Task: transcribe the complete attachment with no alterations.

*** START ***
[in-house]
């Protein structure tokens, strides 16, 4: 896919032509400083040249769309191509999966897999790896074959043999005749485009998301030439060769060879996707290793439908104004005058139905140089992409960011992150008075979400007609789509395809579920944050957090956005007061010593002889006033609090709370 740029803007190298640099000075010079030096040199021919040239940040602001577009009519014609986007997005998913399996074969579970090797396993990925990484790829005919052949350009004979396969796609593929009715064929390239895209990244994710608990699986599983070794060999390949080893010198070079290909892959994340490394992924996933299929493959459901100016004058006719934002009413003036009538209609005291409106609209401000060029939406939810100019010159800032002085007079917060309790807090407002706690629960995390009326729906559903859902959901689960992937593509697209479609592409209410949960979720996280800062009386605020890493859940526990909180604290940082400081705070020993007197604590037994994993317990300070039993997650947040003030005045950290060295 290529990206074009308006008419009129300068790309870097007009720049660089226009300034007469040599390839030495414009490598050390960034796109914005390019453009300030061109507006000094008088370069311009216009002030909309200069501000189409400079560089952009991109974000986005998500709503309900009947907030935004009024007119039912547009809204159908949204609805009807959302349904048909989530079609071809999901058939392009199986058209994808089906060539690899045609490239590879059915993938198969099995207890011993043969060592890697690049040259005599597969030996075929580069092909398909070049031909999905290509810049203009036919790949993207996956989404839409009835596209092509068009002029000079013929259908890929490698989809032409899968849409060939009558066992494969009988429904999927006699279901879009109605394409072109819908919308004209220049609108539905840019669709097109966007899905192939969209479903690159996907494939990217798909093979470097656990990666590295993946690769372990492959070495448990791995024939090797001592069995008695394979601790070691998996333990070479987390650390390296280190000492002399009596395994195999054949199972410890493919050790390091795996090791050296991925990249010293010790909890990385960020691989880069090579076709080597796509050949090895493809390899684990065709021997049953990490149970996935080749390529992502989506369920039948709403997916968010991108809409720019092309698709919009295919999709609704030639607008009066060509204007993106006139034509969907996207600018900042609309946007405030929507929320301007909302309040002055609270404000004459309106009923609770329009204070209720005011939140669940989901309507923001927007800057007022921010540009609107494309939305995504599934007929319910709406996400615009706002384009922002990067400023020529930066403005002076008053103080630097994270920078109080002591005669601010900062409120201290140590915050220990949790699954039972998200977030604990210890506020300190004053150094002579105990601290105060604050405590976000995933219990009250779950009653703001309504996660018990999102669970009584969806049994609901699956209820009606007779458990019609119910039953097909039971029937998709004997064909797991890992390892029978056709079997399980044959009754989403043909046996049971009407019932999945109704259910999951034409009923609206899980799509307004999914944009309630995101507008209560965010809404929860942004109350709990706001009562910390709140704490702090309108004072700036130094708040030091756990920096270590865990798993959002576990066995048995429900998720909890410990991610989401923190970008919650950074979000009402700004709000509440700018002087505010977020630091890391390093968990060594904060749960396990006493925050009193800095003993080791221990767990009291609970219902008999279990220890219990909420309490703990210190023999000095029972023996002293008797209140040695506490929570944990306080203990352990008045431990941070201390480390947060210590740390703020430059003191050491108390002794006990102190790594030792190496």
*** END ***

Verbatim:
[in-house]
């Protein structure tokens, strides 16, 4: 896919032509400083040249769309191509999966897999790896074959043999005749485009998301030439060769060879996707290793439908104004005058139905140089992409960011992150008075979400007609789509395809579920944050957090956005007061010593002889006033609090709370 740029803007190298640099000075010079030096040199021919040239940040602001577009009519014609986007997005998913399996074969579970090797396993990925990484790829005919052949350009004979396969796609593929009715064929390239895209990244994710608990699986599983070794060999390949080893010198070079290909892959994340490394992924996933299929493959459901100016004058006719934002009413003036009538209609005291409106609209401000060029939406939810100019010159800032002085007079917060309790807090407002706690629960995390009326729906559903859902959901689960992937593509697209479609592409209410949960979720996280800062009386605020890493859940526990909180604290940082400081705070020993007197604590037994994993317990300070039993997650947040003030005045950290060295 290529990206074009308006008419009129300068790309870097007009720049660089226009300034007469040599390839030495414009490598050390960034796109914005390019453009300030061109507006000094008088370069311009216009002030909309200069501000189409400079560089952009991109974000986005998500709503309900009947907030935004009024007119039912547009809204159908949204609805009807959302349904048909989530079609071809999901058939392009199986058209994808089906060539690899045609490239590879059915993938198969099995207890011993043969060592890697690049040259005599597969030996075929580069092909398909070049031909999905290509810049203009036919790949993207996956989404839409009835596209092509068009002029000079013929259908890929490698989809032409899968849409060939009558066992494969009988429904999927006699279901879009109605394409072109819908919308004209220049609108539905840019669709097109966007899905192939969209479903690159996907494939990217798909093979470097656990990666590295993946690769372990492959070495448990791995024939090797001592069995008695394979601790070691998996333990070479987390650390390296280190000492002399009596395994195999054949199972410890493919050790390091795996090791050296991925990249010293010790909890990385960020691989880069090579076709080597796509050949090895493809390899684990065709021997049953990490149970996935080749390529992502989506369920039948709403997916968010991108809409720019092309698709919009295919999709609704030639607008009066060509204007993106006139034509969907996207600018900042609309946007405030929507929320301007909302309040002055609270404000004459309106009923609770329009204070209720005011939140669940989901309507923001927007800057007022921010540009609107494309939305995504599934007929319910709406996400615009706002384009922002990067400023020529930066403005002076008053103080630097994270920078109080002591005669601010900062409120201290140590915050220990949790699954039972998200977030604990210890506020300190004053150094002579105990601290105060604050405590976000995933219990009250779950009653703001309504996660018990999102669970009584969806049994609901699956209820009606007779458990019609119910039953097909039971029937998709004997064909797991890992390892029978056709079997399980044959009754989403043909046996049971009407019932999945109704259910999951034409009923609206899980799509307004999914944009309630995101507008209560965010809404929860942004109350709990706001009562910390709140704490702090309108004072700036130094708040030091756990920096270590865990798993959002576990066995048995429900998720909890410990991610989401923190970008919650950074979000009402700004709000509440700018002087505010977020630091890391390093968990060594904060749960396990006493925050009193800095003993080791221990767990009291609970219902008999279990220890219990909420309490703990210190023999000095029972023996002293008797209140040695506490929570944990306080203990352990008045431990941070201390480390947060210590740390703020430059003191050491108390002794006990102190790594030792190496």